After birth, I’m helping the provider as they wait for the placenta, handing over suture materials during any laceration repair needed. Or I’m helping do vitals and physical assessment on baby, giving vitamin K and Hep B and erythromycin (or “eyes and thighs,” as those meds are referred to, as the first two are injected in the baby’s thighs and the other in the eyes). I’m assessing mom’s bleeding, palpating the fundus to make sure the uterus is clamped down. Sometimes I’m administering more pitocin, depending on bleeding. I’ll help get her up to the bathroom for the first time, teach her perineal care if she has stitches. I’ll get more pain medication to her.

Of course, then there’s breastfeeding support. I’m getting better at finding the most succinct way to explain baby latches, and learning the gentle art of more hands-on support as they try to nurse for the first time.

Looking back on all this now, it sounds so simple and straightforward…but in all honesty, it took me the first few weeks to figure out the general rhythm, where things are, when and how to chart that she moved positions in labor, or got in the tub, or successfully latched. Plus all the little secrets: where to find the stretchy belly bands to hold the monitors, which most mamas like better than the velcro belts…or how to put a wash cloth in with the monitor to hold it in place better. It hasn’t been until the past week that I felt I could even begin to contemplate walking into a room without my preceptor and feel remotely competent.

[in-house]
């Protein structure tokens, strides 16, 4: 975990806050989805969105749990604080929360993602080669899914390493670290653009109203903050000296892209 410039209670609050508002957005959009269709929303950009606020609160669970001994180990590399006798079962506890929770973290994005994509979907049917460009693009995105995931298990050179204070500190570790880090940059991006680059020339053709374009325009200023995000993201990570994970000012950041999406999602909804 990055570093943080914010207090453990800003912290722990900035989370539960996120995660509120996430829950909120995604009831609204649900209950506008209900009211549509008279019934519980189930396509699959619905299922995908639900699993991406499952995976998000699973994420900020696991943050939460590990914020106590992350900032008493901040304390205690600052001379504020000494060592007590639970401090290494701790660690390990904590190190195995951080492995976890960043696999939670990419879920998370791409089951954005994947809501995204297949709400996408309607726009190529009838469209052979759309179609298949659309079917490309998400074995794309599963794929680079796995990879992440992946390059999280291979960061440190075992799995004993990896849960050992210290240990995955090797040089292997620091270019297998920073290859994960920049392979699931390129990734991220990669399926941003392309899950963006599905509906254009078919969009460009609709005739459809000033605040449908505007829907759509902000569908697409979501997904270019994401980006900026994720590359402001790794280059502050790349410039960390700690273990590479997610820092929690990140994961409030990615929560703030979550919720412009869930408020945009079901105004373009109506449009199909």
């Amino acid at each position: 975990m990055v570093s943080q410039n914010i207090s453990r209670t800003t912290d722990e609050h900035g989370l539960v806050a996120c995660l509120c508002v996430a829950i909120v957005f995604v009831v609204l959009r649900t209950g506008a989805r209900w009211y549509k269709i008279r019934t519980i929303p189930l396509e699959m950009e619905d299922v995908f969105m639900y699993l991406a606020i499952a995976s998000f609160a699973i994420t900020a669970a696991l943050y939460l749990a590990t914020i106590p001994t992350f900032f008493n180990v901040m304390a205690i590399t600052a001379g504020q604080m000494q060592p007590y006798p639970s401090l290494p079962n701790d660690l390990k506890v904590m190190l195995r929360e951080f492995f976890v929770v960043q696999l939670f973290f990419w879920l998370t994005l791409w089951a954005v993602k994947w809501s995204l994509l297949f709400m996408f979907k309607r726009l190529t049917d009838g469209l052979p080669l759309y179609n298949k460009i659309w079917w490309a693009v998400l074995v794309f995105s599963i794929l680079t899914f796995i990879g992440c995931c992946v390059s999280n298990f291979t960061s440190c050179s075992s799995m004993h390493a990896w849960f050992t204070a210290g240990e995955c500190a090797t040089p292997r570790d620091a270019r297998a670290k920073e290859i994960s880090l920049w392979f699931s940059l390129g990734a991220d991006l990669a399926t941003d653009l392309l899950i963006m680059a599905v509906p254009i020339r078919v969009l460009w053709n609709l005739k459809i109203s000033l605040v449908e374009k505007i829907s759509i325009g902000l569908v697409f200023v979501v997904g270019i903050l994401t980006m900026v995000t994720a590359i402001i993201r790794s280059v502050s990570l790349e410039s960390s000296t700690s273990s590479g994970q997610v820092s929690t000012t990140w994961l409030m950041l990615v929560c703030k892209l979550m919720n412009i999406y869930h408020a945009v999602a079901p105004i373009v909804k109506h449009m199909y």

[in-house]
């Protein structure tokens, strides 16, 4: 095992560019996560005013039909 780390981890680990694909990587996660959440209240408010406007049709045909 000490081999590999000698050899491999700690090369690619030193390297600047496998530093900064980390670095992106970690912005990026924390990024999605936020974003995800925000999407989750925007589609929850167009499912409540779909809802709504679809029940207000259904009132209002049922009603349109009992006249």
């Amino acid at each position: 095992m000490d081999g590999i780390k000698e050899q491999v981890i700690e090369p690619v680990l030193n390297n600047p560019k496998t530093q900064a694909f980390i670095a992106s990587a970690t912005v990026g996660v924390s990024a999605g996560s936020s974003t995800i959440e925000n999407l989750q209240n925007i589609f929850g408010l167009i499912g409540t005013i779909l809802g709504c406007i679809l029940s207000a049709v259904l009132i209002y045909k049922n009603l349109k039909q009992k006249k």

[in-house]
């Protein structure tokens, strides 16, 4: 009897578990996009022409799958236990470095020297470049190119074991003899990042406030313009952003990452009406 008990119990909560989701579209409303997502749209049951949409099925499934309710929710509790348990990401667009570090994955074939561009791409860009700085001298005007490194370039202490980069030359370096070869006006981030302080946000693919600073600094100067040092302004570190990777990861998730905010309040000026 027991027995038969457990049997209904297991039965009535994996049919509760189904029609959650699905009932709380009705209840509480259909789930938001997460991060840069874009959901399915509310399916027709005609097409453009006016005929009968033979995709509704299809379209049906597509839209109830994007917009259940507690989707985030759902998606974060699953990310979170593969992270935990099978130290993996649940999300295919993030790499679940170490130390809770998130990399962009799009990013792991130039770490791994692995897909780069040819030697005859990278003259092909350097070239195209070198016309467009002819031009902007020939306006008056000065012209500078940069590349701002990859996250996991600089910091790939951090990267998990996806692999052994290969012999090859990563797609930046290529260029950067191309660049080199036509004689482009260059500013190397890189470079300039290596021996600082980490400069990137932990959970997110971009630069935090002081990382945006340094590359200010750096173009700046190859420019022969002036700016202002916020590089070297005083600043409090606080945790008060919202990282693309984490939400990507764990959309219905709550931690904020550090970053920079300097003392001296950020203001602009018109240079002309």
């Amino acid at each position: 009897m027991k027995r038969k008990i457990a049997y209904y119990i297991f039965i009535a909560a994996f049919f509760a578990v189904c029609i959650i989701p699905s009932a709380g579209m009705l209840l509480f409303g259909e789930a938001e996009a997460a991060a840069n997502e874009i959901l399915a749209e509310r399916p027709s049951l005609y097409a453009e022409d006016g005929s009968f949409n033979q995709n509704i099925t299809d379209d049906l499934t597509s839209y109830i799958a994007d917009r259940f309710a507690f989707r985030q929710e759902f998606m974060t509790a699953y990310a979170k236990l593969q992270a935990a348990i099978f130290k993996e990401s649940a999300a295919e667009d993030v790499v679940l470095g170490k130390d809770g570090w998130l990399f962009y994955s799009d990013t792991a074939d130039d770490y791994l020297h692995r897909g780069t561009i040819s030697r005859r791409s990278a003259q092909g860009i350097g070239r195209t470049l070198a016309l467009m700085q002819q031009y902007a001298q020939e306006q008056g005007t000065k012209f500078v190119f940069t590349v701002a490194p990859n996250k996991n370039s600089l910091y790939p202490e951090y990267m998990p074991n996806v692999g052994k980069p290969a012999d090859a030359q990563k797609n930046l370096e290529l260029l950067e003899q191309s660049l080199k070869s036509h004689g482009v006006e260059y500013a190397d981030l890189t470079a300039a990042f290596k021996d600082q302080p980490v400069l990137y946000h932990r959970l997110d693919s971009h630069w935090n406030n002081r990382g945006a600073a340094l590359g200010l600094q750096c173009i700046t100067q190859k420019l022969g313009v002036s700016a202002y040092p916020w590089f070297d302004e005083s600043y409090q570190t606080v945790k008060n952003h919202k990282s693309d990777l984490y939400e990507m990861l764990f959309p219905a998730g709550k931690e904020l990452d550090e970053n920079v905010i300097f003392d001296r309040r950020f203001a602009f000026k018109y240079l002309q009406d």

But friends, it’s starting to happen! I imagine myself a bit like those awkward, clumsy baby robins you see in the spring. You know the ones…they’re all huddled together in the yard, flapping ridiculously, with their mama watching nearby, peeping encouragement or advice. But she knows that she can’t do it for them, so mostly stands back, even as they flap and flap and start squawking with frustration as they watch their siblings get airborne for seconds at a time.

It’s the strangest of sensations, but I’m starting to feel more like a nurse each day. Of course, there’s still so much more to learn…but those little moments in which I notice my feet aren’t on the ground and my wings are flapping just so and I’m not crashing back to the nurse’s station in search of that thing that I swear I saw in the supply room the other day…those moments are worth all the long hours of lecture and papers and reading. I know that this feeling will be short-lived, because in a few weeks, I’ll wrap up clinical and then move on to grad school, where everything will be new again…but at least for these last four weeks, I’m going to relish this feeling.